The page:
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dc.contributor.authorMaldonado, F
dc.contributor.authorBiot, M
dc.contributor.authorRoman, F
dc.contributor.authorMasquelier, C
dc.contributor.authorAnapenge, M
dc.contributor.authorBastos, R
dc.contributor.authorChuquela, H C
dc.contributor.authorArendt, V
dc.contributor.authorSchmit, J
dc.contributor.authorZachariah, R
dc.date.accessioned2008-12-03T15:18:33Z
dc.date.available2008-12-03T15:18:33Z
dc.date.issued2008-09-17
dc.identifier.citationViraemia and HIV-1 drug resistance mutations among patients receiving antiretroviral treatment in Mozambique. 2008: Trans. R. Soc. Trop. Med. Hyg.en
dc.identifier.issn0035-9203
dc.identifier.pmid18804251
dc.identifier.doi10.1016/j.trstmh.2008.07.014
dc.identifier.urihttp://hdl.handle.net/10144/41788
dc.description.abstractThis study was conducted among individuals taking first-line antiretroviral treatment (ART) for at least 12 months under programme conditions in Maputo, Mozambique in order to report on the level of detectable viraemia and the proportion and types of drug resistance mutations among those with detectable viral loads. HIV-1 RNA viral load levels (lower detection limit <50 copies/ml) were measured, and resistance mutations were sequenced. One hundred and forty-nine consecutive patients (69% females, median age 36 years) were included after a mean follow-up time of 23 months. One hundred and seven (72%; 95% CI 64-79) had undetectable viral load, while in 42 (28%, 95% CI 21-36) viral load was detectable (range 50-58884 copies/ml). From 15 patients with viral load >1000 copies/ml, 12 viruses were sequenced: eight were C subtypes and four were circulating recombinant forms (CRF08). Eight (5%; 95% CI 2-9) patients with detectable viral load had one or more major resistance mutations. Nucleoside reverse transcriptase inhibitor (NRTI) and non-NRTI mutations were observed. There were no major mutations for resistance to protease inhibitors. In Maputo, the level of detectable viraemia is reassuringly low. While embarking on ART scale-up, wider surveillance is warranted to monitor programme quality and limit the development of drug resistance, which remains a major potential challenge for the future of ART in Africa.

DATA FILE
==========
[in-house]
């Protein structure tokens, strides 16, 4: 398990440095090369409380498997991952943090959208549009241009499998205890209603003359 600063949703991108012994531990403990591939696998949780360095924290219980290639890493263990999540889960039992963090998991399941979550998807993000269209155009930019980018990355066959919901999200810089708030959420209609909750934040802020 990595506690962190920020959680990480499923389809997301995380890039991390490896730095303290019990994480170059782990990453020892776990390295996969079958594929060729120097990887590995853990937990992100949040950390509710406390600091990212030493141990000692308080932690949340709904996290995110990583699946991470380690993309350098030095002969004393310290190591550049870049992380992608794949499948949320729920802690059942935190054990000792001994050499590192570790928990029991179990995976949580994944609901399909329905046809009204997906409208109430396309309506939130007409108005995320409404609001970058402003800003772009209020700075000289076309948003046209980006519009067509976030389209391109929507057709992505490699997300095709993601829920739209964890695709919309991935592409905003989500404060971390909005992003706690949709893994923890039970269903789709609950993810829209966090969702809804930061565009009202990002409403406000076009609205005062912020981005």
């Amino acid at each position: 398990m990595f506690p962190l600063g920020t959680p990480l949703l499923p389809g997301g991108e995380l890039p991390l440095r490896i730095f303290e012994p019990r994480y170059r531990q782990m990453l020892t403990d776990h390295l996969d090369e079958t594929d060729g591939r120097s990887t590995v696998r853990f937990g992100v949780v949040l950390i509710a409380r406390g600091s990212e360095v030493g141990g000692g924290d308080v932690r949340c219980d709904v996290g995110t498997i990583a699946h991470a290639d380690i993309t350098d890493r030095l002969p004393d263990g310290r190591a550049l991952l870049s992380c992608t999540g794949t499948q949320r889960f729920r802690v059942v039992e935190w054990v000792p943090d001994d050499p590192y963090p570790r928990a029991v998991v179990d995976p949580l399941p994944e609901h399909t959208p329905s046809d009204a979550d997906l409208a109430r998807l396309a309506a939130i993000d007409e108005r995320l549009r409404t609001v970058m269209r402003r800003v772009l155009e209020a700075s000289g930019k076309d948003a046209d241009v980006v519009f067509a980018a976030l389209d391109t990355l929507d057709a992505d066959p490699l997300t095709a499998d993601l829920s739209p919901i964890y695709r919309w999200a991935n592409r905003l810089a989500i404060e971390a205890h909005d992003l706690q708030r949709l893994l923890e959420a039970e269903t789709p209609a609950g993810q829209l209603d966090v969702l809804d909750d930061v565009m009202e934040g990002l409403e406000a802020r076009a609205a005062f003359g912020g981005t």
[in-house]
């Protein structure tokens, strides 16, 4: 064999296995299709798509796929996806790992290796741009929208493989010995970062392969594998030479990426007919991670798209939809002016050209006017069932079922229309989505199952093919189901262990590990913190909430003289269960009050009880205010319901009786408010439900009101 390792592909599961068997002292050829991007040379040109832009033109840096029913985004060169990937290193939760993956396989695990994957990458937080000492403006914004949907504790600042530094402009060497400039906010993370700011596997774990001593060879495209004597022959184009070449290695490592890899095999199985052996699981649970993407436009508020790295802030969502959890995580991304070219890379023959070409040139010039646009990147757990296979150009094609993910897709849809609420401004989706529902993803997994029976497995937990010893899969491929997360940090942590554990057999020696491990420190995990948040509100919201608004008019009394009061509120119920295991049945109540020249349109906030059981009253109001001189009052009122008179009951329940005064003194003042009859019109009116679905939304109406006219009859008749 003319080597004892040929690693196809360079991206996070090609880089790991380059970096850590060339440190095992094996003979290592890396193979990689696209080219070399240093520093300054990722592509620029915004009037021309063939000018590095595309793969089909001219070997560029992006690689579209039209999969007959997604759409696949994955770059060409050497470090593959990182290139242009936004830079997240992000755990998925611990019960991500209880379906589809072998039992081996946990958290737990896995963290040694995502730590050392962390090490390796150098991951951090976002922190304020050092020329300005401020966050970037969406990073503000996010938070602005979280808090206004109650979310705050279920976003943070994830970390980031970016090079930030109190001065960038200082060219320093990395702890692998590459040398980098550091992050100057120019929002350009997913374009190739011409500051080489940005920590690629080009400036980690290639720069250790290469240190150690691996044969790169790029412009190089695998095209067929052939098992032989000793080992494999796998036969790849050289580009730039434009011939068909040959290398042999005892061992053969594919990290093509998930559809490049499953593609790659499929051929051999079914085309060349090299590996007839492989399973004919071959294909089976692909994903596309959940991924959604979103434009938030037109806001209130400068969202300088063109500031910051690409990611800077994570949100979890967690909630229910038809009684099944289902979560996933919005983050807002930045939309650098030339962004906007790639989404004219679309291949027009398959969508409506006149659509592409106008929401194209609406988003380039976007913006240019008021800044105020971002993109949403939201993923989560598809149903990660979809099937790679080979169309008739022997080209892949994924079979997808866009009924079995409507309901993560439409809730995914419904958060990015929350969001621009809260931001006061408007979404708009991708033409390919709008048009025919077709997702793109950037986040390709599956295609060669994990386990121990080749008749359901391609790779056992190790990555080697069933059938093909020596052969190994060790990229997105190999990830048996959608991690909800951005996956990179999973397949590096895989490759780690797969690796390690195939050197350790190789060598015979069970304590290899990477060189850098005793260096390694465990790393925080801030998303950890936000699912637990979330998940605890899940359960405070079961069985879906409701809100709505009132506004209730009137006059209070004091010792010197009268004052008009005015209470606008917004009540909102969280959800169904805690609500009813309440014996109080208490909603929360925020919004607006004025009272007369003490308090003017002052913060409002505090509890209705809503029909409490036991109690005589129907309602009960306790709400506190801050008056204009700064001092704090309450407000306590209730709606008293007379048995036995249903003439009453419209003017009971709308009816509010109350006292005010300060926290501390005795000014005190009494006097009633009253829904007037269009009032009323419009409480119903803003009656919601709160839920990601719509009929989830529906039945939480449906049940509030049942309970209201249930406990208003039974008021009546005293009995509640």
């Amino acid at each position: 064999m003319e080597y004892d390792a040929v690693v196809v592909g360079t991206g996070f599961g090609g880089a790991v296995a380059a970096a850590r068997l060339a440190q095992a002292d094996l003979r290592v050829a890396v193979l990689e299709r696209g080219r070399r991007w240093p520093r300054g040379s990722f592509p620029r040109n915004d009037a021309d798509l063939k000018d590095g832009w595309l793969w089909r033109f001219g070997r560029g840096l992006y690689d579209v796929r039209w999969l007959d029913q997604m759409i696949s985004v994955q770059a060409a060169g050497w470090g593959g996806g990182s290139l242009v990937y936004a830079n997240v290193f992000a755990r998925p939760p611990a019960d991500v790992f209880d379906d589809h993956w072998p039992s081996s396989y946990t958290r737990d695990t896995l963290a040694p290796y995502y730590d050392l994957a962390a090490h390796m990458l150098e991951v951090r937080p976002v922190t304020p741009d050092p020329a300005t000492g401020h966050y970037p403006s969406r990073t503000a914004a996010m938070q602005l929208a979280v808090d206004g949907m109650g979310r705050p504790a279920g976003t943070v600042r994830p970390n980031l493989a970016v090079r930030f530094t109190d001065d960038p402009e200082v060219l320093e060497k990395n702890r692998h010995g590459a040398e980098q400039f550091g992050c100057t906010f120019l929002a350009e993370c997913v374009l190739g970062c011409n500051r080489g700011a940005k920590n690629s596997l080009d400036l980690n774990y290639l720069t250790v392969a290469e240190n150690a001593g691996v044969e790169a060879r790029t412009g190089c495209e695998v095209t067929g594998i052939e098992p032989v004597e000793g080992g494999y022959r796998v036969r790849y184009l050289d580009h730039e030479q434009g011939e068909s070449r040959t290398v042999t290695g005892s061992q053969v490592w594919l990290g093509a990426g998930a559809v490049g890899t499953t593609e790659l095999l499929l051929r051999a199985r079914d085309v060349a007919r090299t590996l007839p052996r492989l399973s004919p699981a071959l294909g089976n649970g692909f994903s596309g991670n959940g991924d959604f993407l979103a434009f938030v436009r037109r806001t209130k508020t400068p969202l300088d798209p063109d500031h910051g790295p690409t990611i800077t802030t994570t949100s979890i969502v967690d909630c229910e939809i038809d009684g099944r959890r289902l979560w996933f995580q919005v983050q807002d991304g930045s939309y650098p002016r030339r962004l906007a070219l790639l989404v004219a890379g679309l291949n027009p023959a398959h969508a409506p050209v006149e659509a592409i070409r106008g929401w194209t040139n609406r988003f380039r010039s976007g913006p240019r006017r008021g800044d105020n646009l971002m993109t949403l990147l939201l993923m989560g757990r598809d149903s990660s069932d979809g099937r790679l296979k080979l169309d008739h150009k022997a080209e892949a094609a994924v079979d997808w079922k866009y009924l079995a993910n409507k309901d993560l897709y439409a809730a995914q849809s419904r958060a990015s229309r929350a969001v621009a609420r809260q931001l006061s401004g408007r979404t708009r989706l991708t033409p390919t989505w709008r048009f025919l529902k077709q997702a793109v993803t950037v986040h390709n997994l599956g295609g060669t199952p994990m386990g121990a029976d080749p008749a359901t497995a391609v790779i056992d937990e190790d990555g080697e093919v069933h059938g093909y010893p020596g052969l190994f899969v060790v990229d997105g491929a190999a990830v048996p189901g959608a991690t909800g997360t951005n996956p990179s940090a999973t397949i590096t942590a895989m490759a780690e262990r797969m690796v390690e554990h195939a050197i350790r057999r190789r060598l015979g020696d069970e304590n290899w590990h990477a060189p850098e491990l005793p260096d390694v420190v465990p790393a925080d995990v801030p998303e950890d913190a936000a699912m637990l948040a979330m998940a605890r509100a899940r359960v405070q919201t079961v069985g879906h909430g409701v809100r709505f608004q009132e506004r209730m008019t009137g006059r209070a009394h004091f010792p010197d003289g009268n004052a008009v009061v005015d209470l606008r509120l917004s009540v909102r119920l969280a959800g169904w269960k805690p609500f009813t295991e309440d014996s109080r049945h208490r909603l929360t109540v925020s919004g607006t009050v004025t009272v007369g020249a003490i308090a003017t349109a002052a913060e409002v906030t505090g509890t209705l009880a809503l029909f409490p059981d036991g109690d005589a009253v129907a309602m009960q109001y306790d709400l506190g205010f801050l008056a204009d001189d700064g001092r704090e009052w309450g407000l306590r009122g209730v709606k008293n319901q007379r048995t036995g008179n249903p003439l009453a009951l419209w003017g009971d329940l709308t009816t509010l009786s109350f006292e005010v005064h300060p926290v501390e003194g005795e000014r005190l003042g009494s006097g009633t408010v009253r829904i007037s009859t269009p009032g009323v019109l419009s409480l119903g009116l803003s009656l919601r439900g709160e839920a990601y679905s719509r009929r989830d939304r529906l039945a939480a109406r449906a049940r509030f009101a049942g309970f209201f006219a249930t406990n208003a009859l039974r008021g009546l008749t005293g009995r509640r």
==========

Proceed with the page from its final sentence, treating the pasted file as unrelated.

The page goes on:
dc.languageENG
dc.language.isoenen
dc.rightsPublished by Elsevier Archived on this site with the kind permission of Elsevier Ltd. ([url]http://www.sciencedirect.com/science/journal/00359203[/url]) and the Royal Society of Tropical Medicine and Hygiene ([url]http://www.rstmh.org/transactions.asp[/url])en
dc.titleViraemia and HIV-1 drug resistance mutations among patients receiving antiretroviral treatment in Mozambique.en
dc.contributor.departmentMédecins sans Frontières, Maputo, Mozambique.en
dc.identifier.journalTransactions of the Royal Society of Tropical Medicine and Hygieneen
refterms.dateFOA2019-03-04T12:09:57Z
html.description.abstractThis study was conducted among individuals taking first-line antiretroviral treatment (ART) for at least 12 months under programme conditions in Maputo, Mozambique in order to report on the level of detectable viraemia and the proportion and types of drug resistance mutations among those with detectable viral loads. HIV-1 RNA viral load levels (lower detection limit <50 copies/ml) were measured, and resistance mutations were sequenced. One hundred and forty-nine consecutive patients (69% females, median age 36 years) were included after a mean follow-up time of 23 months. One hundred and seven (72%; 95% CI 64-79) had undetectable viral load, while in 42 (28%, 95% CI 21-36) viral load was detectable (range 50-58884 copies/ml). From 15 patients with viral load >1000 copies/ml, 12 viruses were sequenced: eight were C subtypes and four were circulating recombinant forms (CRF08). Eight (5%; 95% CI 2-9) patients with detectable viral load had one or more major resistance mutations. Nucleoside reverse transcriptase inhibitor (NRTI) and non-NRTI mutations were observed. There were no major mutations for resistance to protease inhibitors. In Maputo, the level of detectable viraemia is reassuringly low. While embarking on ART scale-up, wider surveillance is warranted to monitor programme quality and limit the development of drug resistance, which remains a major potential challenge for the future of ART in Africa.


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